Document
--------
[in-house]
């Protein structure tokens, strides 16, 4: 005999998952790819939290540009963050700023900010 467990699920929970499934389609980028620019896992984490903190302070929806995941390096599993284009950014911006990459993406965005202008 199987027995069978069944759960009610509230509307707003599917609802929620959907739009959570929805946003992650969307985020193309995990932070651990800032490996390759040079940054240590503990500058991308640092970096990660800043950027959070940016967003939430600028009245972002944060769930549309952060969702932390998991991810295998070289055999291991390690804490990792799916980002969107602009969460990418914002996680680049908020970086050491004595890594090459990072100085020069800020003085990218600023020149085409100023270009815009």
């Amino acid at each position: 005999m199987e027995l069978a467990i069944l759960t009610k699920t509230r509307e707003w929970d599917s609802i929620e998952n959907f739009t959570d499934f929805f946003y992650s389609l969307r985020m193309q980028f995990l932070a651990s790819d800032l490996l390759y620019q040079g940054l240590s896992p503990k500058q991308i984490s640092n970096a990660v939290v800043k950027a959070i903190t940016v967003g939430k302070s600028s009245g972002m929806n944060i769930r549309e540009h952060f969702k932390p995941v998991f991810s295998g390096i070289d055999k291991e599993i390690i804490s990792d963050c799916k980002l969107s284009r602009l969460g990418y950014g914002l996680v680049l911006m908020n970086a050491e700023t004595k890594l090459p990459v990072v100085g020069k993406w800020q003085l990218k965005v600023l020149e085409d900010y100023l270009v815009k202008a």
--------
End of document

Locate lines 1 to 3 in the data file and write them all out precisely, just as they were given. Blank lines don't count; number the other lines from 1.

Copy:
[in-house]
């Protein structure tokens, strides 16, 4: 005999998952790819939290540009963050700023900010 467990699920929970499934389609980028620019896992984490903190302070929806995941390096599993284009950014911006990459993406965005202008 199987027995069978069944759960009610509230509307707003599917609802929620959907739009959570929805946003992650969307985020193309995990932070651990800032490996390759040079940054240590503990500058991308640092970096990660800043950027959070940016967003939430600028009245972002944060769930549309952060969702932390998991991810295998070289055999291991390690804490990792799916980002969107602009969460990418914002996680680049908020970086050491004595890594090459990072100085020069800020003085990218600023020149085409100023270009815009």
């Amino acid at each position: 005999m199987e027995l069978a467990i069944l759960t009610k699920t509230r509307e707003w929970d599917s609802i929620e998952n959907f739009t959570d499934f929805f946003y992650s389609l969307r985020m193309q980028f995990l932070a651990s790819d800032l490996l390759y620019q040079g940054l240590s896992p503990k500058q991308i984490s640092n970096a990660v939290v800043k950027a959070i903190t940016v967003g939430k302070s600028s009245g972002m929806n944060i769930r549309e540009h952060f969702k932390p995941v998991f991810s295998g390096i070289d055999k291991e599993i390690i804490s990792d963050c799916k980002l969107s284009r602009l969460g990418y950014g914002l996680v680049l911006m908020n970086a050491e700023t004595k890594l090459p990459v990072v100085g020069k993406w800020q003085l990218k965005v600023l020149e085409d900010y100023l270009v815009k202008a």